Most vaccines given in the first 6 months of life are noninfectious and can be given to a baby even if ustekinumab is present in his/her blood. Noninfectious vaccines are not live vaccines, meaning a person cannot get the infection from the vaccine.

Ustekinumab may negatively affect the immune system in the infant exposed during pregnancy. Live vaccines given in the newborn period should be avoided, if possible, in the first year of life. Live vaccines always carry a small chance a person could contract the infection from the vaccine. Live vaccines usually contain a milder form of the virus or bacteria than what you might be exposed to in the community. Types of live vaccines include measles-mumps-rubella (MMR), varicella (chicken pox) and rotavirus vaccines. The rotavirus vaccine is the only live vaccine given to infants less than one year of age in the United States.

Rotavirus is one of the leading causes of vomiting and severe diarrhea in children. The rotavirus vaccine is routinely recommended immunization for infants in the US, and is the best way to protect infants against rotavirus disease.

There is a report of a mother treated with a similar medication (infliximab) during pregnancy whose infant received a live BCG vaccine at 3 months of age. The baby later died of a suspected BCG infection that spread throughout the body. However, it is not known if exposure to infliximab was at all related. The live BCG vaccine protects against tuberculosis and is not part of the recommended vaccinations for infants in the United States. This vaccine is used in other countries where tuberculosis infections are common.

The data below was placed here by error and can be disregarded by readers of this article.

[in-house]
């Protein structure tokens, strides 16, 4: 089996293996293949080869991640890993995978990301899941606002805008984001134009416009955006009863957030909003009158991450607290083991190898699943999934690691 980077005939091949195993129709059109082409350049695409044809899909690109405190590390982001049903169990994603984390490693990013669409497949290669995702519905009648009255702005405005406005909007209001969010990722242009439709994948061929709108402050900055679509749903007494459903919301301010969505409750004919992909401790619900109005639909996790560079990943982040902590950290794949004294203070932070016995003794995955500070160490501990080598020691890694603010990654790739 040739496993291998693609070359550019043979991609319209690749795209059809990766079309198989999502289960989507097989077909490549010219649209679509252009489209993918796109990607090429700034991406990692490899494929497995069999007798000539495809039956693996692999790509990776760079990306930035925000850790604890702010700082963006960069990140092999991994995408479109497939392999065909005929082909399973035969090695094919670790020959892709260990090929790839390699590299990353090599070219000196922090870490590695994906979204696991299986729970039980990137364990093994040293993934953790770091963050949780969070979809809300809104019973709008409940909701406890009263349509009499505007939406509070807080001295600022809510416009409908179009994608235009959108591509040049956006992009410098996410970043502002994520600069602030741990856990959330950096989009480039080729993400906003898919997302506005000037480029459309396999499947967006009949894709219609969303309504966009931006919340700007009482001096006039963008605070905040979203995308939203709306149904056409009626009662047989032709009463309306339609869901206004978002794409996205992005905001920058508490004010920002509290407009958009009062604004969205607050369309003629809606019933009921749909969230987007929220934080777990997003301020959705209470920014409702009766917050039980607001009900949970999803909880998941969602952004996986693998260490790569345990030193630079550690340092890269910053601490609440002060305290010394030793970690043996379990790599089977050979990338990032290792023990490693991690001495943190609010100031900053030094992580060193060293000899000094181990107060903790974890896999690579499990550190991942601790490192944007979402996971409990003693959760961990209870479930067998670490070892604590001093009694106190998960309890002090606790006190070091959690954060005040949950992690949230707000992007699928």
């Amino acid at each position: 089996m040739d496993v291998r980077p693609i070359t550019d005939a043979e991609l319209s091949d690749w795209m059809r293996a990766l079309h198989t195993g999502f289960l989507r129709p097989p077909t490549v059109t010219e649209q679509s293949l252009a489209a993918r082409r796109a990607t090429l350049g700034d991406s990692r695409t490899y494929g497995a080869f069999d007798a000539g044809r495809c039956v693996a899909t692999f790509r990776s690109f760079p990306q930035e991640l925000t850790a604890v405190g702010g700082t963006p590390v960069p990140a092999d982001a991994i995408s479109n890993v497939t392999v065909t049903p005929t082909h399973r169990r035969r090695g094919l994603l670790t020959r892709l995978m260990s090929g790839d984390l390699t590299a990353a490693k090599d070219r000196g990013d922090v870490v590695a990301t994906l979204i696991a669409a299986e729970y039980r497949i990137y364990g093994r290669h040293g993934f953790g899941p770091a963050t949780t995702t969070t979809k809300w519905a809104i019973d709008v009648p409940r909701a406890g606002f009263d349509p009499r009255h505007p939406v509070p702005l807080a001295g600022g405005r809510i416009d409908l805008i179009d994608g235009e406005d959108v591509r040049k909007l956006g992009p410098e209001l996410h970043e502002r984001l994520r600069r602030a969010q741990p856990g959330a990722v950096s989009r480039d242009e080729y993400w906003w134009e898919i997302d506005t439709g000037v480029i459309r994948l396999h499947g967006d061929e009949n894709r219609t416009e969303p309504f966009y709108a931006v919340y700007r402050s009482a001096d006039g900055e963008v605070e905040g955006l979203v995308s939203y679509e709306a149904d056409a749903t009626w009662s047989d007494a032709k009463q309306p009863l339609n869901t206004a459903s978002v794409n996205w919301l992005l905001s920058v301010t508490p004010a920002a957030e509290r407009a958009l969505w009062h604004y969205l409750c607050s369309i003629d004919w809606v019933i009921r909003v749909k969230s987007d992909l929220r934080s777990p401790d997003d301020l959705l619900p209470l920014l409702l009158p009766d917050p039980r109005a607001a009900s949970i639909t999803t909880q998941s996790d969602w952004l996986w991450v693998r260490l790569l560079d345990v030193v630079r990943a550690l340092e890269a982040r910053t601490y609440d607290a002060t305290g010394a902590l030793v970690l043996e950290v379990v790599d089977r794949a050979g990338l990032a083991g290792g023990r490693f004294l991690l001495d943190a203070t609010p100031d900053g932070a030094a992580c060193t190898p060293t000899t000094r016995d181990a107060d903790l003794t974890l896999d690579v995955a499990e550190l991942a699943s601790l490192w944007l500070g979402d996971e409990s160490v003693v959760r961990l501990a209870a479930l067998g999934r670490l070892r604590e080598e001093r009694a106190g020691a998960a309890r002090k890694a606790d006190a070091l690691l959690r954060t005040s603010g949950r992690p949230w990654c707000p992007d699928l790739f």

Always be sure to let your pediatrician know of any medications or exposures during pregnancy and/or breastfeeding. Your pediatrician can discuss the risks and benefits of live vaccines with you.

Can I take ustekinumab while breastfeeding?

Ustekinumab has not been studied for use during breastfeeding. Because ustekinumab is a very large protein, it is not likely that very much of the medication would be able to pass into breast milk. Also ustekinumab is not well absorbed by the gut, so any of the medication that gets into breastmilk would be unlikely to enter the baby’s system. Premature babies (born before 37 weeks of pregnancy) have digestive systems that not fully developed and may be able to absorb more of the medication through breast milk. Be sure to talk to your health care provider about all your breastfeeding questions.

What if the father of the baby takes ustekinumab?

There are no studies looking at possible risks to a pregnancy when the father takes ustekinumab. In general, exposures that fathers have are unlikely to increase risks to a pregnancy. For more information, please see the MotherToBaby fact sheet Paternal Exposures and Pregnancy at

MotherToBaby is currently conducting a study looking at ustekinumab and other medications used to treat autoimmune diseases in pregnancy. If you are interested in taking part in this study, please call 1-877-311-8972 or or sign up at

References Available By Request